LOS ANGELES (AP) — Police departments across the U.S. are amassing DNA databases that critics say skirt stringent laws and regulations that govern the nationwide DNA database and state crime labs.

The so-called “local DNA databases” give police wider leeway on who they can take samples from, including some taken from children. It also allows law enforcement to hold onto samples longer than they would be kept in state or federal databases.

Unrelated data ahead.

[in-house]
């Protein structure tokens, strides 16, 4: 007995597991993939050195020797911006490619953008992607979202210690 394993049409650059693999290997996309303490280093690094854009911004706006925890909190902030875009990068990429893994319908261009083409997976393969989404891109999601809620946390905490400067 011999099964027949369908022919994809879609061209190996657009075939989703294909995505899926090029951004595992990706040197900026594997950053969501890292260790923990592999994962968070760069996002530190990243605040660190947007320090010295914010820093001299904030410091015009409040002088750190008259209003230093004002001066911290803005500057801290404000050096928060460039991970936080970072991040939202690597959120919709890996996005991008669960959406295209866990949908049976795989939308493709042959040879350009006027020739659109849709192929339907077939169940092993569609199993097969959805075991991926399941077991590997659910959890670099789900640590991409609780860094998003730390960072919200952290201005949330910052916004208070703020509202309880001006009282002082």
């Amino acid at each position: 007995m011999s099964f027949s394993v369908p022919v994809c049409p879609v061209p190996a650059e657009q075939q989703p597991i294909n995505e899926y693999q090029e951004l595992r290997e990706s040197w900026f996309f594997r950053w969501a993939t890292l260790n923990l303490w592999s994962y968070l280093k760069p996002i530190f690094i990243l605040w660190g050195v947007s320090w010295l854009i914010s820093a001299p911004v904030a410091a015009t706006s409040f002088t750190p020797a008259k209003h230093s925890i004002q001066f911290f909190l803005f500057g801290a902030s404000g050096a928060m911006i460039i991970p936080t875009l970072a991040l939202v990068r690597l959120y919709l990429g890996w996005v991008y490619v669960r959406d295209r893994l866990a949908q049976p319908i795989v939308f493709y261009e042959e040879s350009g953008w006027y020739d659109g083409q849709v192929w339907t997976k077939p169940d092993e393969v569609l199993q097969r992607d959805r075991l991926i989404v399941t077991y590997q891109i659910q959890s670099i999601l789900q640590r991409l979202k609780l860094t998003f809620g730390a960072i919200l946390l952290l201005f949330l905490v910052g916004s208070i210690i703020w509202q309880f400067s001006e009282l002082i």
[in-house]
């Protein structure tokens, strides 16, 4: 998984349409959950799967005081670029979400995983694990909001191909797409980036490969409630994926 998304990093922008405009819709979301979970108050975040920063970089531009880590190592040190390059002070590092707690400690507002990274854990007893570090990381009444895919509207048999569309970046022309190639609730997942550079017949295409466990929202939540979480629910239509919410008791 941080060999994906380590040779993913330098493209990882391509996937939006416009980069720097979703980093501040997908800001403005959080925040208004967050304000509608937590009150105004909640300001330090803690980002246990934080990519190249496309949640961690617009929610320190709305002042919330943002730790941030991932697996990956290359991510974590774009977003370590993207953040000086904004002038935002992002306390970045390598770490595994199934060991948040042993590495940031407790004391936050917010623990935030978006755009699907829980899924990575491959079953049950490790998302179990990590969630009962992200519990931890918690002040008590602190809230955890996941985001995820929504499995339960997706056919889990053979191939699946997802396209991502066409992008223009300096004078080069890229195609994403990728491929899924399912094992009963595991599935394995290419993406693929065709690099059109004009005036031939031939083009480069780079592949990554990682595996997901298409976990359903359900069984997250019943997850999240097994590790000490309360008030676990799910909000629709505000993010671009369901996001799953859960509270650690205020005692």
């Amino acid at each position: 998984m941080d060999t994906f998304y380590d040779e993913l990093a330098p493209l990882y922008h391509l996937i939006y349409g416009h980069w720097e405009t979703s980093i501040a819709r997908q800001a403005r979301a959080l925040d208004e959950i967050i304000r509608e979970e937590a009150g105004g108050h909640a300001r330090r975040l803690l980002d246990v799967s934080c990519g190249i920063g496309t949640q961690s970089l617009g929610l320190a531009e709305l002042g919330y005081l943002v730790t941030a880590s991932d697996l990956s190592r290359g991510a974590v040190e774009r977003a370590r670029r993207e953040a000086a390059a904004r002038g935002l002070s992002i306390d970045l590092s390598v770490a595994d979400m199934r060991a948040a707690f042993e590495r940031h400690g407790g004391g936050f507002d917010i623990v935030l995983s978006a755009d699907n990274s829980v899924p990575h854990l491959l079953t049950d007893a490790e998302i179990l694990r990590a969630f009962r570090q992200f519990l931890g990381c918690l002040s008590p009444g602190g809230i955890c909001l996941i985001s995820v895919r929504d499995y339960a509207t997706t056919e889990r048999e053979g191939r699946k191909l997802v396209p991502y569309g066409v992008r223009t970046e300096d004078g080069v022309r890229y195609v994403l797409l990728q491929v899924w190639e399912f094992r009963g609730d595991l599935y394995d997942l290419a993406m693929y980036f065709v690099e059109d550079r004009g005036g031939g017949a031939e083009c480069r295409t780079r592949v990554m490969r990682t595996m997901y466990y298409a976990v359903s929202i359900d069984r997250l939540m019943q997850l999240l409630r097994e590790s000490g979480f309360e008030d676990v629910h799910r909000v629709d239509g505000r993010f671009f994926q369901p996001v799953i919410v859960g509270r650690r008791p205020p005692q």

Police chiefs argue the databases are an invaluable crime-fighting tool that helps them solve cases much faster because of backlogs at state crime labs.

The American Civil Liberties Union is suing the San Diego Police Department over its policy allowing officers to take DNA samples from children who aren’t arrested or convicted of crimes.

The department declined to comment on the suit.


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